Let me introduce: Team Climacated! We are Valentina, Linda, Li-Hsin, Jessica, and AJ, focused on data-driven storytelling within the climate change debate.
The topic of Climate Change is complicated — at least it seems to be — and nobody wants to talk about it. But if you are brave enough to do so — be prepared to enter a politically heated danger zone.
To get involved in the climate change debate we fearlessly headed right into it — first as an observer. Starting with our very own cultural baggage of climate experience and specific personal interests, we individually approached the topic by researching through different viewpoints.
Valentina took a closer look into the Sustainable Fashion Industry and the Fashion consumers and how climate change is communicated in those spaces. Jessica researched all kinds of climate change denial and conspiracy theories with a focus on how those “theorists” try to persuade people with their beliefs. Li-Hsin dove deeper into the world of climate art, trying to understand how artists try to engage people with their artworks. Linda was dealing with News Distributors and how those doom and gloom messages are absorbed by the general public freezing us into apathy. Finally, AJ was analyzing political cartoons, public discussions, and other counter-narratives online. Passing through all kinds of weird outbursts of opinions, we slowly got sucked into the war zone of politically tinted messages, power battles, and emotionally dragging superficial discussions.
Quickly, several things became clear:
1)That the way people speak about climate change is a
hot mess! And while people are getting tangled up into — who says what and how could he even believe this–only a few stand up and really take action.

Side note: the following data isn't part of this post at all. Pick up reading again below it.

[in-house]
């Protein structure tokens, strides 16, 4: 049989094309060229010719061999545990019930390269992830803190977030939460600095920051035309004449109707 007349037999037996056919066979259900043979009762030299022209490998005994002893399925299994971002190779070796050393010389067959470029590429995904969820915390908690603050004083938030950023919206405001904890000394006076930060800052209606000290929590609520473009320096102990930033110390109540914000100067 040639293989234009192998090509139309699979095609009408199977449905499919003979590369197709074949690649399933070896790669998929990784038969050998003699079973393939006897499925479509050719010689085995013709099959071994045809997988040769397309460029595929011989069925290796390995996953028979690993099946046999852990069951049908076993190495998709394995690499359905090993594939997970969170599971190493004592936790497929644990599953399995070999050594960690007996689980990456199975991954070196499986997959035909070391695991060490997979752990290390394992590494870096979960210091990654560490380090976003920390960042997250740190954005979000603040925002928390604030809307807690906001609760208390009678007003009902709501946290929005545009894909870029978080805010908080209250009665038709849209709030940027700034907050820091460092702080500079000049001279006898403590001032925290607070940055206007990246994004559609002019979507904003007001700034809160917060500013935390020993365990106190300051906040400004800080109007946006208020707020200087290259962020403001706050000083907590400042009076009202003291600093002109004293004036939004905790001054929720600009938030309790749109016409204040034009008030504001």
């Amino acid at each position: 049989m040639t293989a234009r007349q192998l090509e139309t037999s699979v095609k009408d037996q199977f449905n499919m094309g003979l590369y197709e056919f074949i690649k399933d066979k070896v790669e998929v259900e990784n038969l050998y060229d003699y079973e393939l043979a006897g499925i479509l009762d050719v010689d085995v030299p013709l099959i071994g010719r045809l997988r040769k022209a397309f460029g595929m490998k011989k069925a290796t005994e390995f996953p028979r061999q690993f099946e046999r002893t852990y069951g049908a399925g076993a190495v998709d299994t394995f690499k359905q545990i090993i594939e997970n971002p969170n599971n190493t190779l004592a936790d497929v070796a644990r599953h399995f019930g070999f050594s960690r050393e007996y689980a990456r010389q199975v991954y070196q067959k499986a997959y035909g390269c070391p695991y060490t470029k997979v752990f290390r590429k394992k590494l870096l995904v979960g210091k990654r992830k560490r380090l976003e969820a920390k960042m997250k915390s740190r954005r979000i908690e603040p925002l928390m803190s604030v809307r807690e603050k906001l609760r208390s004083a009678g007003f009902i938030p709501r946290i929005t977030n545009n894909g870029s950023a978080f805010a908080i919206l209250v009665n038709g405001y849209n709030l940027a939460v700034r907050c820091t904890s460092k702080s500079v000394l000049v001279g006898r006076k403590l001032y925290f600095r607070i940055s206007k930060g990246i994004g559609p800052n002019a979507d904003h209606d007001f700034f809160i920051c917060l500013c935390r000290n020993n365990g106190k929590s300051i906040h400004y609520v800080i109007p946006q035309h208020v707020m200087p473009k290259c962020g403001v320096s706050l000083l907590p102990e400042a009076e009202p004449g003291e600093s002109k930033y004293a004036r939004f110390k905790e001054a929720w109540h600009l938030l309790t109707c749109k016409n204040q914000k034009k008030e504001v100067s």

2) We needed some more structure to approach the debate. Therefore, Carlo showed us the Instagram Scraper Tool with which we systematically can scrape data from Instagram and analyze it.
From Research to Prototype
After diving into the research we ended up with a lot of images. Those images described climate change on their own — but can be understood more deeply through looking at them as an interconnected collection. With this idea in mind, we tried to make sense of the pictures by creating storylines and sorting them into specific ways. First, we tried organizing the pictures into a collage as a group. Then we decided it would be interesting for each of us to map out the pictures individually, to explore different storylines and visual narratives.
So we did — and we ended up with 5 very different ways of approaching a narrative or system of pictures. Ideas ranged from sorting the pictures in different categories based on emotion to setting up a narrative that displays the counter-narratives. All of this was done by using the visual language of climate change as the tool to create.
After this, we had a DSS workshop related to defining research questions more specifically. Out of this exercise, we defined our more specific research question: “For a person motivated by “X” what would be the most impactful/effective messaging that will inspire positive climate action?”